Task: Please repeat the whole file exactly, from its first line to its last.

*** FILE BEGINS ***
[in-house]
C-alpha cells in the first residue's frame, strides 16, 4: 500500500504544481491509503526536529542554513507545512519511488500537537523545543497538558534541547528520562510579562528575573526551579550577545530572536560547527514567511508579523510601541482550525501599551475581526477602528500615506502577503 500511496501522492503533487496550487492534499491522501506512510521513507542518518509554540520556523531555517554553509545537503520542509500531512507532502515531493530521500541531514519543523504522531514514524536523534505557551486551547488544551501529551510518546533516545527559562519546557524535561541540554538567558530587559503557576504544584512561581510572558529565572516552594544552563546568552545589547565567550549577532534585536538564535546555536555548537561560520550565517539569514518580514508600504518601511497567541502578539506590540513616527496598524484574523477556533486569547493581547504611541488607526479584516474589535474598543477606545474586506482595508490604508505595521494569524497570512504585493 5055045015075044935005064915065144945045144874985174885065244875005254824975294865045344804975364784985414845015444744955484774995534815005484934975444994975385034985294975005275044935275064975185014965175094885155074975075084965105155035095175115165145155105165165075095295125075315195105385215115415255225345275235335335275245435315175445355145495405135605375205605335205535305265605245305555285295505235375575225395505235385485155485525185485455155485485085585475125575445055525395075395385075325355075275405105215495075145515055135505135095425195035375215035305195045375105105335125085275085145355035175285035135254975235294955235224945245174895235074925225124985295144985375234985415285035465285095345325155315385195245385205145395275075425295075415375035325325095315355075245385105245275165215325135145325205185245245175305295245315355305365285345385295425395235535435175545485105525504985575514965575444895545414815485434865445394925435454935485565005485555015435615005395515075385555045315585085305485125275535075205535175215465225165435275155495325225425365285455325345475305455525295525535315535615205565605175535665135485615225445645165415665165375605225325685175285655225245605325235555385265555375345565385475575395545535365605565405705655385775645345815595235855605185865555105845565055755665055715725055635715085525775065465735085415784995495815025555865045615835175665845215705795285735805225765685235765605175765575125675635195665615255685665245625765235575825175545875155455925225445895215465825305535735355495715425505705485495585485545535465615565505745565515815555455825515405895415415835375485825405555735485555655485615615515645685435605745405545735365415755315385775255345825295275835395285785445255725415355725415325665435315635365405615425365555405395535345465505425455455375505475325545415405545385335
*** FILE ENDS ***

[in-house]
C-alpha cells in the first residue's frame, strides 16, 4: 500500500504544481491509503526536529542554513507545512519511488500537537523545543497538558534541547528520562510579562528575573526551579550577545530572536560547527514567511508579523510601541482550525501599551475581526477602528500615506502577503 500511496501522492503533487496550487492534499491522501506512510521513507542518518509554540520556523531555517554553509545537503520542509500531512507532502515531493530521500541531514519543523504522531514514524536523534505557551486551547488544551501529551510518546533516545527559562519546557524535561541540554538567558530587559503557576504544584512561581510572558529565572516552594544552563546568552545589547565567550549577532534585536538564535546555536555548537561560520550565517539569514518580514508600504518601511497567541502578539506590540513616527496598524484574523477556533486569547493581547504611541488607526479584516474589535474598543477606545474586506482595508490604508505595521494569524497570512504585493 5055045015075044935005064915065144945045144874985174885065244875005254824975294865045344804975364784985414845015444744955484774995534815005484934975444994975385034985294975005275044935275064975185014965175094885155074975075084965105155035095175115165145155105165165075095295125075315195105385215115415255225345275235335335275245435315175445355145495405135605375205605335205535305265605245305555285295505235375575225395505235385485155485525185485455155485485085585475125575445055525395075395385075325355075275405105215495075145515055135505135095425195035375215035305195045375105105335125085275085145355035175285035135254975235294955235224945245174895235074925225124985295144985375234985415285035465285095345325155315385195245385205145395275075425295075415375035325325095315355075245385105245275165215325135145325205185245245175305295245315355305365285345385295425395235535435175545485105525504985575514965575444895545414815485434865445394925435454935485565005485555015435615005395515075385555045315585085305485125275535075205535175215465225165435275155495325225425365285455325345475305455525295525535315535615205565605175535665135485615225445645165415665165375605225325685175285655225245605325235555385265555375345565385475575395545535365605565405705655385775645345815595235855605185865555105845565055755665055715725055635715085525775065465735085415784995495815025555865045615835175665845215705795285735805225765685235765605175765575125675635195665615255685665245625765235575825175545875155455925225445895215465825305535735355495715425505705485495585485545535465615565505745565515815555455825515405895415415835375485825405555735485555655485615615515645685435605745405545735365415755315385775255345825295275835395285785445255725415355725415325665435315635365405615425365555405395535345465505425455455375505475325545415405545385335